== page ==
I agree - thanks for the article This sort of testing is the unglamorous "grunt work" that leads to advances in safety and improved performance over time. Kudos for highlighting a critical part of the design process - understanding how products perform in the real world.
Great article.I am always amazed at the resourcefulness engineers bring to the table when developing tests and executing programs.Several years ago, the Air Force had a program to evaluate bird strikes when ingested into inlets of jet engines. This came after several near-fatal accidents at Shaw Air Force Base in South Carolina.I was in basic training shortly before one such incident occurred.The pilot ejected successfully but the F-4 was lost. He was making touch and go landings when a swamp buzzard got into the act.It happens in a heartbeat but can be devastating.To get some idea as to severity, dead chickens were tossed into stationary aircraft, with engines running, to see what damage might result.The test was aborted due to PETA.(The chickens were dead, by the way.) This program is much more structured; consequently, you would expect the results to be much more beneficial to investigators in the process of proving sensors. I do know also that volcanic ash although infrequent, represents a real problem to aircraft engines.Again, great article.
Yes, Chuck, I remember at the time reading about the serious danger. So caution made sense, especially since they didn't know exactly where the ash was or how dense it was. Presumably, sensors in the turbines would allow the aircraft to divert from an ash cloud before the engines were destroyed.
I have to admit, Rob, I too thought they were being too cautious at the time. But after reading TJ's comment below, I'm not so sure. Apparently, one aircraft had four engines flame out after encountering an ash cloud in 1982, it says.
Yes, Chuck, the big carriers lost tons. They were furious with the government, beliving they were being overly cautious. The advantage of these sensors is that the decision to fly or not could be made based on evidence rather than speculation.
I did notice--as no doubt others did--the statement in the article about what cereal and crayons will accomplish. What I'd like to know is why cereal and crayons for this purpose, instead of something else? For example, was the choice based on size of particles, consistency, or other factors?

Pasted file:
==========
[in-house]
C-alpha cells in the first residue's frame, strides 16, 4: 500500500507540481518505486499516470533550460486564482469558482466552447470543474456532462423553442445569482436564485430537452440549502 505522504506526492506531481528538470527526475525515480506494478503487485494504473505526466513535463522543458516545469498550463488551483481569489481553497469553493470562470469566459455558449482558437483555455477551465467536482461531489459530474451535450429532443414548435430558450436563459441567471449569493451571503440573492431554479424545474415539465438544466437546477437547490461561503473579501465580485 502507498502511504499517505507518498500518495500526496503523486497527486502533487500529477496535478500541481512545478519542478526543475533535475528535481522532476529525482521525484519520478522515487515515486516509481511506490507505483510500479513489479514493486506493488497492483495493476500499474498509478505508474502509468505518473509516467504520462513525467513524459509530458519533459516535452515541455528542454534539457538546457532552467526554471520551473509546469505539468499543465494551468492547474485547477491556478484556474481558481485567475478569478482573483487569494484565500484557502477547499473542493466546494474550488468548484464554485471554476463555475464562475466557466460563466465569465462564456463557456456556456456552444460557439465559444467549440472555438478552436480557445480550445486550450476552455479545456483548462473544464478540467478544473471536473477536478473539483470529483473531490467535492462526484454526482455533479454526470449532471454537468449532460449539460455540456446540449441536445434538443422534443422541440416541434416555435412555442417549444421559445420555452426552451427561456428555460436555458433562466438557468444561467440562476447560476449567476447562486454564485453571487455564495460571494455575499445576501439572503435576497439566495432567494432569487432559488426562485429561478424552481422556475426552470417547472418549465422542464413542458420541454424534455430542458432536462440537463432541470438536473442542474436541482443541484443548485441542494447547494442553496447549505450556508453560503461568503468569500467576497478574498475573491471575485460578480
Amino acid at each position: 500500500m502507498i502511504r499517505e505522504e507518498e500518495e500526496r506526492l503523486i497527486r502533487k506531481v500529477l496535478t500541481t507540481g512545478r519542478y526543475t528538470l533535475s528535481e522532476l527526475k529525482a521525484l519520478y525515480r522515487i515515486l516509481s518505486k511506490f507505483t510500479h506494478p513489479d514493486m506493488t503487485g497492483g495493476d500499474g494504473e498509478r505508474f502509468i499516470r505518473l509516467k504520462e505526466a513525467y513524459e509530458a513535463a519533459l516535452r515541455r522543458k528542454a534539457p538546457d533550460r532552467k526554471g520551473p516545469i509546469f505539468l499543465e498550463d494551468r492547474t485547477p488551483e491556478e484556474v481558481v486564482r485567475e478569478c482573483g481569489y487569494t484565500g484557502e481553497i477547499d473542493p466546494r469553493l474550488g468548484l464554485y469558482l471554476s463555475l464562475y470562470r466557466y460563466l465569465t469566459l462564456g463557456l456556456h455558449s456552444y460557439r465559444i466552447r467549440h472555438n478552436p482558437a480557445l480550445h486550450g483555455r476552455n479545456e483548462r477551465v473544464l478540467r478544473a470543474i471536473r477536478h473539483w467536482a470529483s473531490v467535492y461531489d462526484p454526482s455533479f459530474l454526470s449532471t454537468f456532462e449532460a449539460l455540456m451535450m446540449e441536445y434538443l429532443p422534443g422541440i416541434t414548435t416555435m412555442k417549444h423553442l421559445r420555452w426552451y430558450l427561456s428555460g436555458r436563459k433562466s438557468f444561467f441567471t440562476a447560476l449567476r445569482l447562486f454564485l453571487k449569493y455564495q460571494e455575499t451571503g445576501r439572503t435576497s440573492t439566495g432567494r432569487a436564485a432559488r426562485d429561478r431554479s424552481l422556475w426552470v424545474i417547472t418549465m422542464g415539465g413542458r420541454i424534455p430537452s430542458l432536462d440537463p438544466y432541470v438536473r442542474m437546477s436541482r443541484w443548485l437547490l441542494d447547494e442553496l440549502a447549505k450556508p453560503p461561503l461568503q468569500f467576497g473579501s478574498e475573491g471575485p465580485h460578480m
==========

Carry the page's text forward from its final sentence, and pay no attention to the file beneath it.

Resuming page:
There is a Suit of sensors in your everyday jet engine now. These sensors can help you monitor, control, and plan maintenance. Some are even indicator only. I don't know what this extra suit of sensors will do for us? Maybe increases cost and adds weight? Other than research purposes I don't think this research has much to offer. Just an opinion, I would like to see the report to this when all is done.
Lantronix Inc. has expanded its line of controllers for sensor networks with the release of a rugged controller that improves management of automation systems used in a number of industries, including manufacturing, oil and gas, and chemicals.
Inspired by the hooks a parasitic worm uses to penetrate its host's intestines, the Karp Lab has invented a flexible adhesive patch covered with microneedles that adheres well to wet, soft tissues, but doesn't cause damage when removed.
A quick look into the merger of two powerhouse 3D printing OEMs and the new leader in rapid prototyping solutions, Stratasys. The industrial revolution is now led by 3D printing and engineers are given the opportunity to fully maximize their design capabilities, reduce their time-to-market and functionally test prototypes cheaper, faster and easier. Bruce Bradshaw, Director of Marketing in North America, will explore the large product offering and variety of materials that will help CAD designers articulate their product design with actual, physical prototypes. This broadcast will dive deep into technical information including application specific stories from real world customers and their experiences with 3D printing. 3D Printing is